US Military Faces Great Threat From Russia’s Navy

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US Military Faces Great Threat From Russia’s Navy
<a href="https://pixabay.com/users/WikiImages/">WikiImages</a> / Pixabay

While Russian President Vladimir Putin announces nuclear weapons race with the U.S., the Russian Northern Fleet ships are holding firing drills to include missile launches in the Barents Sea in line with combat readiness exercises.

“Currently, crews from the destroyers Rassvet and Aisberg, as well as anti-ship frigates Yunga and Snezhnogorsk, are firing at difficult sea target positions as one group,” Russian Defense Ministry’s Northern Fleet spokesman Vadim Serga told journalists on Thursday, as reported by Sputnik News.

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It was also reported that Russia will reveal 84 of its military equipment models at the Milipol-2015 exhibition in Paris, according to the Russian Federal Service for Military-Technical Cooperation (FSMTC).

The Milipol exhibition in the capital of France is an international trade show on internal state security, which is organized under the patronage of the French Interior Ministry. The Milipol-2015 exhibition will be held from November 17 through 20, and some 950 countries from 54 are set to participate.

“The exhibition will be attended by 13 Russian organizations. Military products — 84 items — will be displayed by Rosoboronexport,” a statement released by the FSMTC on Thursday reads.

In the statement, it was detailed that Russia plans to reveal models of the BMP-3 infantry fighting vehicle, the SPM-2 GAZ-233036 Tigr (Tiger) high-mobility multipurpose military vehicle, the BTR-80A armored personnel carrier, the Ansat light multipurpose helicopter, the Mangust high-speed patrol boats as well as the Murena-E assault hovercraft.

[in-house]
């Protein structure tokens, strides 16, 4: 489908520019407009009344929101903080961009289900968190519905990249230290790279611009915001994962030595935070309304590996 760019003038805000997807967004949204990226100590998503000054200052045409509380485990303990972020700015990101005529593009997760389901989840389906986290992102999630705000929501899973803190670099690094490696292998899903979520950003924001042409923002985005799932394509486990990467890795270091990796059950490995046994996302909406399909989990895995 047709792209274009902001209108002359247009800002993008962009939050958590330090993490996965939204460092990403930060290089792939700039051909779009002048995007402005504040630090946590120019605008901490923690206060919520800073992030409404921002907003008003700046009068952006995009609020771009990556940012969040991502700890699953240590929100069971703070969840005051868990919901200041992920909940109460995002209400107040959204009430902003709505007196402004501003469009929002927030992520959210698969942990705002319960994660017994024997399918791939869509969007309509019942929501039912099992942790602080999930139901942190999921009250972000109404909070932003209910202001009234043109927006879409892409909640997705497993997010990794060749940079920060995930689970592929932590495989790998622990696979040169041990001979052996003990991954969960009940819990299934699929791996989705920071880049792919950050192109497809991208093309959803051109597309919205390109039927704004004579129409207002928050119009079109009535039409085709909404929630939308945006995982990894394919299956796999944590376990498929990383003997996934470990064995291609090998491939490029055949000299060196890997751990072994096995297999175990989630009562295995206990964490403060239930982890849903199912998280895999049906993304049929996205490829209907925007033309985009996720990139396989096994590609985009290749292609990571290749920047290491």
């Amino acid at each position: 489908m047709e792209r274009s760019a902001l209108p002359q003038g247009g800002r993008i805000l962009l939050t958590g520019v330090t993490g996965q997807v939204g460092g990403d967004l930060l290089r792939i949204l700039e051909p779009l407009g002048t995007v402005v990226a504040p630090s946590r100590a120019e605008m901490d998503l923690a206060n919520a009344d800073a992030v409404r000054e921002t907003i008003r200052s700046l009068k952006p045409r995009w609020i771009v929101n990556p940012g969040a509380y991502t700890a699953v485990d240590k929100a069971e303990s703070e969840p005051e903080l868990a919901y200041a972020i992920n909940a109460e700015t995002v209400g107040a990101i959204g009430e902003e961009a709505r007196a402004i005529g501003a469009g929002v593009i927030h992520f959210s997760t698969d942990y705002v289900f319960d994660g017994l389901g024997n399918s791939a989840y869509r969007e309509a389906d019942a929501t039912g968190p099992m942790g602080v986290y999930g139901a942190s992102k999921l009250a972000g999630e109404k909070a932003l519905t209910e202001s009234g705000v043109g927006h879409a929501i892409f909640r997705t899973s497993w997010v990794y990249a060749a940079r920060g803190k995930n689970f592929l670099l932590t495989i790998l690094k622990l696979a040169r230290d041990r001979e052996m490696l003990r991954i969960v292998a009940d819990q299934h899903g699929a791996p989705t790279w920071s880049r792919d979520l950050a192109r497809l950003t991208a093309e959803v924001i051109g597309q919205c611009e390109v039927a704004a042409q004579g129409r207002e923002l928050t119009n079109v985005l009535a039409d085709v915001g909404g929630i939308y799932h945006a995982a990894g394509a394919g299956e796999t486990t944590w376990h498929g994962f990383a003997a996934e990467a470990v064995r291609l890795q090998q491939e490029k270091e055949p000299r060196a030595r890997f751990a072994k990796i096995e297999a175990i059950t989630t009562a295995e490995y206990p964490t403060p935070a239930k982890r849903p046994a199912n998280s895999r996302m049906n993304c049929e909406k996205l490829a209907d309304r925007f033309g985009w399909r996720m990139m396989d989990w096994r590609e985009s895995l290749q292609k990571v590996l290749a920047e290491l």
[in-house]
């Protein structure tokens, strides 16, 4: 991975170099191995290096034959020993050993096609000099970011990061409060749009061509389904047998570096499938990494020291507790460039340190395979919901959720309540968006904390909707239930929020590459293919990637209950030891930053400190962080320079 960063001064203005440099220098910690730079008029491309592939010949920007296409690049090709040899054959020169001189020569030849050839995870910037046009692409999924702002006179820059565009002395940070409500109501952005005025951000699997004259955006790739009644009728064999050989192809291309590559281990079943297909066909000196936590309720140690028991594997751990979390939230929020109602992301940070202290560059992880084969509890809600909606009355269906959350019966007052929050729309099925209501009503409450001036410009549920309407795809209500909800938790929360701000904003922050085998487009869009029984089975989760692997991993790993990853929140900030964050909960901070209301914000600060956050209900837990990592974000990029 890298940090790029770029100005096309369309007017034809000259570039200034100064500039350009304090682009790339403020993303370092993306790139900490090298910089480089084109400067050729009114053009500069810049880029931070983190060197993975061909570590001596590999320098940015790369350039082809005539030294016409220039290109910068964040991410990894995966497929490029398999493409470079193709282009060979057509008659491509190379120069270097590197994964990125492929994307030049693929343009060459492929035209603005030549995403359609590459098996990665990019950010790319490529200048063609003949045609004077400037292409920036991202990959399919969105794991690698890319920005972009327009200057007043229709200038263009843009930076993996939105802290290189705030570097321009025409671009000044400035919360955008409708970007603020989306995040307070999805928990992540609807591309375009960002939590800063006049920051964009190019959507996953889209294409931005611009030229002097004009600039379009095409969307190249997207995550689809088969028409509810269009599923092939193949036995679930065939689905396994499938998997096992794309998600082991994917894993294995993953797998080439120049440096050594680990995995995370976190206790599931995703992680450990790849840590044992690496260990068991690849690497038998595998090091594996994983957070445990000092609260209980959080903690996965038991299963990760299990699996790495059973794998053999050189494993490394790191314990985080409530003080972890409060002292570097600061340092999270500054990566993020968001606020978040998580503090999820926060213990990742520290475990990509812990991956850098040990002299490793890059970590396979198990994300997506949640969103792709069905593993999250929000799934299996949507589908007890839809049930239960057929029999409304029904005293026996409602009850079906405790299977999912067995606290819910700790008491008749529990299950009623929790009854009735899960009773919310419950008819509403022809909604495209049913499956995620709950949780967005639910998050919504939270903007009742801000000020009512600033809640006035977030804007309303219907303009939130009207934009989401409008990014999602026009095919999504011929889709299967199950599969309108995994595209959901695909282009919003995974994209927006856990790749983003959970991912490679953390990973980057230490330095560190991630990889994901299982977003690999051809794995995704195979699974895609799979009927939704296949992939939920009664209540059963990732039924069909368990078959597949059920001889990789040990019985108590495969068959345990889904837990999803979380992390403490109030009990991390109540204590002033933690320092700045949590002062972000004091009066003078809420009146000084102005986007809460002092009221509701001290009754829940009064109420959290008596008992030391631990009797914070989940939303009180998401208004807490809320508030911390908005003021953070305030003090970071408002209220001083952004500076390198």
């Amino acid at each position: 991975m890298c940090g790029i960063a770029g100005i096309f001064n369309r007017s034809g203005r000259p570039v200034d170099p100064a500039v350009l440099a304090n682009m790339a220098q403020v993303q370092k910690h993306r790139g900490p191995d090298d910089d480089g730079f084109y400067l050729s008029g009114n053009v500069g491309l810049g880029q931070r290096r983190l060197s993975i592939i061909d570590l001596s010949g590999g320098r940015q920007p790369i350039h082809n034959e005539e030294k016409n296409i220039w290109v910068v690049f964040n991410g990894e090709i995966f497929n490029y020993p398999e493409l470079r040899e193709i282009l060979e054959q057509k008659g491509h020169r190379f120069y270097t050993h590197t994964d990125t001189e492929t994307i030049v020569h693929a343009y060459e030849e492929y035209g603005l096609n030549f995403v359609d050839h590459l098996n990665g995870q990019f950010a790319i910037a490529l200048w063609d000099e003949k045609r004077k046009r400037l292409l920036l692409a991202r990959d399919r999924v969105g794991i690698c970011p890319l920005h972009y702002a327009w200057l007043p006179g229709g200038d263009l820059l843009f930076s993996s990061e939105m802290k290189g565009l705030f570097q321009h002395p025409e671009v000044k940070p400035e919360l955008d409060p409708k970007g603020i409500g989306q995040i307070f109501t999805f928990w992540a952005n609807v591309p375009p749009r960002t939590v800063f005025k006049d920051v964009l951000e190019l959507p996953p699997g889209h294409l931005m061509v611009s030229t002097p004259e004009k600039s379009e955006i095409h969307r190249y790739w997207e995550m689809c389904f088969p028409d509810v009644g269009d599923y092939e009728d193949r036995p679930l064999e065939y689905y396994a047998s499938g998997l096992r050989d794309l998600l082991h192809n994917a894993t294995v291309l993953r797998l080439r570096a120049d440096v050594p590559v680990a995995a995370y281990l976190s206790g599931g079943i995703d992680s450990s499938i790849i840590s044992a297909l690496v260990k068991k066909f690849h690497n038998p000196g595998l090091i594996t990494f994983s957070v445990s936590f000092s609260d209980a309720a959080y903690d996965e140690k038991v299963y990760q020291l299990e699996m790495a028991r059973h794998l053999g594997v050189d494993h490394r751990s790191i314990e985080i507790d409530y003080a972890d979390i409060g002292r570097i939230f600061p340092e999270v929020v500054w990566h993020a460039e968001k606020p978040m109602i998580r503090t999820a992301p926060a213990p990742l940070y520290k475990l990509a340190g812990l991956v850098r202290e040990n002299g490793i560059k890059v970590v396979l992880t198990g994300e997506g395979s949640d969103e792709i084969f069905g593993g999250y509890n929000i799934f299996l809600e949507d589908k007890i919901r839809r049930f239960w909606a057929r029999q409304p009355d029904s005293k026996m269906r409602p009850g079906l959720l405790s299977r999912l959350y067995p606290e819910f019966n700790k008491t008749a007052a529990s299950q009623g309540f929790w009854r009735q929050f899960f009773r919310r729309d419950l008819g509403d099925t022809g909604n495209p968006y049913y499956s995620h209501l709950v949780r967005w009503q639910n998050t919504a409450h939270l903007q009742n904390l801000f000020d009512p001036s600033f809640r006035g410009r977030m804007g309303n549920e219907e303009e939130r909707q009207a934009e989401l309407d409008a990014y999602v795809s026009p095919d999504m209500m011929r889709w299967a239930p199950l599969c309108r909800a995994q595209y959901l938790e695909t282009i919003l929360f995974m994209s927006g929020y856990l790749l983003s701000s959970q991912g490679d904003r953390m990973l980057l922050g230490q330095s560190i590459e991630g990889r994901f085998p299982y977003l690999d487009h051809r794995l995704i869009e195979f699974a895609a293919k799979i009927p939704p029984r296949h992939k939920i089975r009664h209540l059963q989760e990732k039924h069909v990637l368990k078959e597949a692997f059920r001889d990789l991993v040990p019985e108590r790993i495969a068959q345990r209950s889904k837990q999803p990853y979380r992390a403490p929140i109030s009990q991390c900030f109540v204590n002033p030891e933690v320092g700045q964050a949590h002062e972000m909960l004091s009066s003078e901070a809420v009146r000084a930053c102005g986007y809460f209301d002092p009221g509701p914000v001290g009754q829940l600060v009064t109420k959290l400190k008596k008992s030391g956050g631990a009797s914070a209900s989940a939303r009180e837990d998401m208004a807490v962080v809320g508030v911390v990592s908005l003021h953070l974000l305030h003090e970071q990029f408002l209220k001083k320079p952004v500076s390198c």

U.S. plans to respond to growing presence of Russian warships in the sea

The U.S. Navy is impressed by the growing capabilities of Russia’s Navy, according to the commander of the U.S. Navy, Admiral John Richardson. Adm Richardson said that over the past two decades, Russia’s navy has grown in terms of its capabilities to the point where it presents a real threat to the U.S.

Adm Richardson also revealed that the U.S. is currently considering to respond to the growing presence of Russian warships in the sea.

“How are we going to posture our forces to make sure that we maintain the appropriate balance and are suitably engaged?” Adm Richardson asked during his interview with Financial Times. He added that this is something senior U.S. officials are currently discussing.

The U.S. is particularly concerned by the growing Russian Navy capabilities after it launched cruise missile strikes at targets in Syria from its warships in the Caspian Sea.

“That’s a significant capability, a significant demonstration,” Adm Richardson described Russia’s operation in the Caspian Sea.

The Russian Navy’s threatening activities range “from the eastern US coast to the Pacific” and raise concerns in the White House, according to the admiral.

Putin announces nuclear arms race with the U.S., shows off deadly nuclear weapon